Personality: Keith W. Hicks

Spotlight on the 2015 Astorian of the Year

12/25/2015, 12:50 a.m.
“To inspire men to a higher moral, intellectual, civic and social standing” through activities that build a better community and ...

To qualify for associate membership, an individual shall be a registered voter, and age 51 or older. He also must have two members in good financial standing to vouch for him.

How Astoria membership has changed from founding to now: Members in the past were not afforded the right to vote or freedom to speak out vocally by way of social media, television and radio. The founders used foot soldiers to galvanize its members then, while today’s members are galvanized through social media, television and radio.

Plan for recruiting new members: We recruit members through our annual membership drive night and recommendations from current members.

Member profile: United States citizens that are registered voters and have a passion to help others.

Average age of club members: 60.

How it feels to continue the Astoria legacy: It feels as if I am charged with the responsibility of keeping the torch lit with the fire of faith, hope and love for our fellow man.

Astoria’s No. 1 success: Astoria is proud of its 114-year history overflowing with its contributions that help make the Richmond community a city of hope and high expectations for all. Club’s top project now: To continue to build its PALS program, Parental Assistance Leadership Service. PALS provides mentors to Fairfield Elementary School in the Church Hill community. PALS recognizes that a solid citizenship starts when children are young and surrounded by positive role models. Astoria PALS members volunteer as mentors, hall monitors, lunch buddies, chaperones and room fathers.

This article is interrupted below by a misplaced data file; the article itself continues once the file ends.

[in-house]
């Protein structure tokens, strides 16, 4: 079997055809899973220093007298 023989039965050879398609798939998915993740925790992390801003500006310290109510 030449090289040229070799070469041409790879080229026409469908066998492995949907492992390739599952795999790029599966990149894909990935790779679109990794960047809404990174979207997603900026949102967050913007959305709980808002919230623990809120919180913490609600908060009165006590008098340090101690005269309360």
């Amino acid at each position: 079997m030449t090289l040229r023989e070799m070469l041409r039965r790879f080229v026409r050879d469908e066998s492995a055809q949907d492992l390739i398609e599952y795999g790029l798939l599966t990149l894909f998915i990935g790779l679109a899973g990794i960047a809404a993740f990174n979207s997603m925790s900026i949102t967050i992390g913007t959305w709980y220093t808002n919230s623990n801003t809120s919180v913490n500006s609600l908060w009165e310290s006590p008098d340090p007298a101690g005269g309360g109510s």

Top Astoria challenge: To continue to stay innovative and have a significant impact on the ever-changing climate that entrenches our culture. We also will continue to fight the good fight of faith and engage in responsible dialogue with our community leaders.

Why I am excited about this organization: I am excited about the Astoria Beneficial Club because it gives me a chance to dialogue with seasoned members who were part of the civil rights struggle and know first hand how difficult it was to fight for equal pay for teachers, voters rights and to promote fair and equitable hiring practices for all. These are true stories that I hear, not something that you just read in a history book. These men were on the ground, imbedded in the struggle and provide me with the fuel to keep keeping on.

Role of club in politics: Astoria is not a political organization.

Significance of the Bill “Bojangles” Robinson statue: During a club meeting in April 1972, Carroll Anderson presented a proposal to The Astoria Beneficial Club to erect a statue to Bill “Bojangles” Robinson, with the purpose being “to serve as an inspiration to coming generations of young Richmonders that they, too, may make a meaningful contribution.”

Bill “Bojangles” Robinson was born in Richmond on May 25, 1878, at 915 N. 3rd St. He spent his early years in the market area shelling peas and sidewalk dancing. His dancing abilities carried him to the top of the entertainment world and on to become acclaimed as “The King of Tap Dancers.” He donated the first traffic control light north of Broad Street at Adams and Leigh Streets for the safety of the students of Armstrong High School.